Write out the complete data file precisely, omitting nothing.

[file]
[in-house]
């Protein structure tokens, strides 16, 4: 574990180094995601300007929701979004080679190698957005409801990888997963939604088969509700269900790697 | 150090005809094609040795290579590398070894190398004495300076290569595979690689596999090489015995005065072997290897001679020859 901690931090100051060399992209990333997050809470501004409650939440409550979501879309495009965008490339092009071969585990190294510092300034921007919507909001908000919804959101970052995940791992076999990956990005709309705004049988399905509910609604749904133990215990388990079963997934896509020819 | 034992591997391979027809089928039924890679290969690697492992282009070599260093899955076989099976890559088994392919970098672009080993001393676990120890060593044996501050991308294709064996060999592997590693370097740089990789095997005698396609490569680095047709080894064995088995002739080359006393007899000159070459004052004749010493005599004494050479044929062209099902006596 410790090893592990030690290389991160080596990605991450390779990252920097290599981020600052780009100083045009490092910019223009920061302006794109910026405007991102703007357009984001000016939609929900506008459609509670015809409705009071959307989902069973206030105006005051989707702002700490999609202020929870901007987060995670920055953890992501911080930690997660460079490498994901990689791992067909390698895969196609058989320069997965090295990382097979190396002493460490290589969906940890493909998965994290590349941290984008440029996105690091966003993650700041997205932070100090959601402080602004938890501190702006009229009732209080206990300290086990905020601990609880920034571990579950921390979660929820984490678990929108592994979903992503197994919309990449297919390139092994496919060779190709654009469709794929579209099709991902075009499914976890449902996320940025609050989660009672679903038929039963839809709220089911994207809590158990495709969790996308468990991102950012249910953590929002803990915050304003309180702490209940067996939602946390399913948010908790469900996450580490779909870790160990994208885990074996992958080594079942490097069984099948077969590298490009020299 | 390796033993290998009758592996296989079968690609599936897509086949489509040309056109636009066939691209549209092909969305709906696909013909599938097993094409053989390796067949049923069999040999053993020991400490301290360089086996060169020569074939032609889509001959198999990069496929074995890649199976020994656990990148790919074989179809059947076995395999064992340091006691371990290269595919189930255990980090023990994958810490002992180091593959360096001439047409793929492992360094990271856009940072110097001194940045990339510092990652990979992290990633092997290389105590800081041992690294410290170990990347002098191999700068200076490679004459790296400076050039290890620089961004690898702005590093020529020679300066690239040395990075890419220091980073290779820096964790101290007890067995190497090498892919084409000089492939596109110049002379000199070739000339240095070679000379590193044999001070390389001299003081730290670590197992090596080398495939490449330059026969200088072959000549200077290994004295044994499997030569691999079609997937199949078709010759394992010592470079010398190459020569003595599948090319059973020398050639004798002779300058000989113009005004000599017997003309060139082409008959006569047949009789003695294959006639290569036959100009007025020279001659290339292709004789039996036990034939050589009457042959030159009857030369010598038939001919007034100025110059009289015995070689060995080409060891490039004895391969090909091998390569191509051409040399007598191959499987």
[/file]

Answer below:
[in-house]
């Protein structure tokens, strides 16, 4: 574990180094995601300007929701979004080679190698957005409801990888997963939604088969509700269900790697 | 150090005809094609040795290579590398070894190398004495300076290569595979690689596999090489015995005065072997290897001679020859 901690931090100051060399992209990333997050809470501004409650939440409550979501879309495009965008490339092009071969585990190294510092300034921007919507909001908000919804959101970052995940791992076999990956990005709309705004049988399905509910609604749904133990215990388990079963997934896509020819 | 034992591997391979027809089928039924890679290969690697492992282009070599260093899955076989099976890559088994392919970098672009080993001393676990120890060593044996501050991308294709064996060999592997590693370097740089990789095997005698396609490569680095047709080894064995088995002739080359006393007899000159070459004052004749010493005599004494050479044929062209099902006596 410790090893592990030690290389991160080596990605991450390779990252920097290599981020600052780009100083045009490092910019223009920061302006794109910026405007991102703007357009984001000016939609929900506008459609509670015809409705009071959307989902069973206030105006005051989707702002700490999609202020929870901007987060995670920055953890992501911080930690997660460079490498994901990689791992067909390698895969196609058989320069997965090295990382097979190396002493460490290589969906940890493909998965994290590349941290984008440029996105690091966003993650700041997205932070100090959601402080602004938890501190702006009229009732209080206990300290086990905020601990609880920034571990579950921390979660929820984490678990929108592994979903992503197994919309990449297919390139092994496919060779190709654009469709794929579209099709991902075009499914976890449902996320940025609050989660009672679903038929039963839809709220089911994207809590158990495709969790996308468990991102950012249910953590929002803990915050304003309180702490209940067996939602946390399913948010908790469900996450580490779909870790160990994208885990074996992958080594079942490097069984099948077969590298490009020299 | 390796033993290998009758592996296989079968690609599936897509086949489509040309056109636009066939691209549209092909969305709906696909013909599938097993094409053989390796067949049923069999040999053993020991400490301290360089086996060169020569074939032609889509001959198999990069496929074995890649199976020994656990990148790919074989179809059947076995395999064992340091006691371990290269595919189930255990980090023990994958810490002992180091593959360096001439047409793929492992360094990271856009940072110097001194940045990339510092990652990979992290990633092997290389105590800081041992690294410290170990990347002098191999700068200076490679004459790296400076050039290890620089961004690898702005590093020529020679300066690239040395990075890419220091980073290779820096964790101290007890067995190497090498892919084409000089492939596109110049002379000199070739000339240095070679000379590193044999001070390389001299003081730290670590197992090596080398495939490449330059026969200088072959000549200077290994004295044994499997030569691999079609997937199949078709010759394992010592470079010398190459020569003595599948090319059973020398050639004798002779300058000989113009005004000599017997003309060139082409008959006569047949009789003695294959006639290569036959100009007025020279001659290339292709004789039996036990034939050589009457042959030159009857030369010598038939001919007034100025110059009289015995070689060995080409060891490039004895391969090909091998390569191509051409040399007598191959499987």